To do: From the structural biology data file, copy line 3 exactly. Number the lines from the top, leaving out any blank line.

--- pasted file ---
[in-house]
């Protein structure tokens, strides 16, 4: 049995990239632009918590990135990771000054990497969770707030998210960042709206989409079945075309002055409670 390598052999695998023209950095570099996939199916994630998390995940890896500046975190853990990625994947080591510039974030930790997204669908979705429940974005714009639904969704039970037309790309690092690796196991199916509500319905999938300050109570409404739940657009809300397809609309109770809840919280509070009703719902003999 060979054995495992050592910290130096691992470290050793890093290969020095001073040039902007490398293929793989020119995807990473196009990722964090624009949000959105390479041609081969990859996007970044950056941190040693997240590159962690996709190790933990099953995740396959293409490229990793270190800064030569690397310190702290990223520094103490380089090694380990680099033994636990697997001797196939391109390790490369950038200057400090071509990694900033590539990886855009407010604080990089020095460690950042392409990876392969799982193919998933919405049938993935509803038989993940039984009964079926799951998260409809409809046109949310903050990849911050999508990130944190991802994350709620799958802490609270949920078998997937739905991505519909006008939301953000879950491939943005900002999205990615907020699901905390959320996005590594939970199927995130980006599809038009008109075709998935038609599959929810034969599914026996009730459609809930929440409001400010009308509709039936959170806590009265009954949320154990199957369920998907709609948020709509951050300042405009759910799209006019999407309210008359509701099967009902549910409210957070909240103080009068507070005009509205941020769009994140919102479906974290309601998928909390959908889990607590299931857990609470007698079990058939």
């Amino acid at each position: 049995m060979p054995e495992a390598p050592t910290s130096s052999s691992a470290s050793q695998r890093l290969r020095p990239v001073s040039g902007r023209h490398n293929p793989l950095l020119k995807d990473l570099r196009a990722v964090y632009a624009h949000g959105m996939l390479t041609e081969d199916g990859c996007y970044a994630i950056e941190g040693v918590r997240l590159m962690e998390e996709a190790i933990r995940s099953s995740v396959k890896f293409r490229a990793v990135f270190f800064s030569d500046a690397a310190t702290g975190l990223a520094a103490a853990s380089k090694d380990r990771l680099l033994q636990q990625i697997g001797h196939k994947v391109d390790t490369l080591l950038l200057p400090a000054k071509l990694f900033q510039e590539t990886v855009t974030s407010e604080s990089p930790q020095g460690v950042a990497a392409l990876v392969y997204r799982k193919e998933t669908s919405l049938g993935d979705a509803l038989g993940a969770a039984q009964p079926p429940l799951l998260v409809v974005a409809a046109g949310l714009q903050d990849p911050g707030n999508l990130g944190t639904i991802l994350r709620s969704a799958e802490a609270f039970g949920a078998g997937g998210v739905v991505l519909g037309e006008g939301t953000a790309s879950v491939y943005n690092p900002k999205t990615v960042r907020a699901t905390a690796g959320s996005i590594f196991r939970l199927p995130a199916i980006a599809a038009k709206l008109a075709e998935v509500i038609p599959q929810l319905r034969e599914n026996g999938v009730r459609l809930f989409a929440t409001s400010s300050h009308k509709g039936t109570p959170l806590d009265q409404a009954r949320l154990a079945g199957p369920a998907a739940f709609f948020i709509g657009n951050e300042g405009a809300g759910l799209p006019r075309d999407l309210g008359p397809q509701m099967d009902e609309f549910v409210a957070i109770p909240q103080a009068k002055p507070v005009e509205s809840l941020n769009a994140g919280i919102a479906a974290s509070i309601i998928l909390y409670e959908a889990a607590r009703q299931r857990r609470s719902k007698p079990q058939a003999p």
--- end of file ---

């Amino acid at each position: 049995m060979p054995e495992a390598p050592t910290s130096s052999s691992a470290s050793q695998r890093l290969r020095p990239v001073s040039g902007r023209h490398n293929p793989l950095l020119k995807d990473l570099r196009a990722v964090y632009a624009h949000g959105m996939l390479t041609e081969d199916g990859c996007y970044a994630i950056e941190g040693v918590r997240l590159m962690e998390e996709a190790i933990r995940s099953s995740v396959k890896f293409r490229a990793v990135f270190f800064s030569d500046a690397a310190t702290g975190l990223a520094a103490a853990s380089k090694d380990r990771l680099l033994q636990q990625i697997g001797h196939k994947v391109d390790t490369l080591l950038l200057p400090a000054k071509l990694f900033q510039e590539t990886v855009t974030s407010e604080s990089p930790q020095g460690v950042a990497a392409l990876v392969y997204r799982k193919e998933t669908s919405l049938g993935d979705a509803l038989g993940a969770a039984q009964p079926p429940l799951l998260v409809v974005a409809a046109g949310l714009q903050d990849p911050g707030n999508l990130g944190t639904i991802l994350r709620s969704a799958e802490a609270f039970g949920a078998g997937g998210v739905v991505l519909g037309e006008g939301t953000a790309s879950v491939y943005n690092p900002k999205t990615v960042r907020a699901t905390a690796g959320s996005i590594f196991r939970l199927p995130a199916i980006a599809a038009k709206l008109a075709e998935v509500i038609p599959q929810l319905r034969e599914n026996g999938v009730r459609l809930f989409a929440t409001s400010s300050h009308k509709g039936t109570p959170l806590d009265q409404a009954r949320l154990a079945g199957p369920a998907a739940f709609f948020i709509g657009n951050e300042g405009a809300g759910l799209p006019r075309d999407l309210g008359p397809q509701m099967d009902e609309f549910v409210a957070i109770p909240q103080a009068k002055p507070v005009e509205s809840l941020n769009a994140g919280i919102a479906a974290s509070i309601i998928l909390y409670e959908a889990a607590r009703q299931r857990r609470s719902k007698p079990q058939a003999p």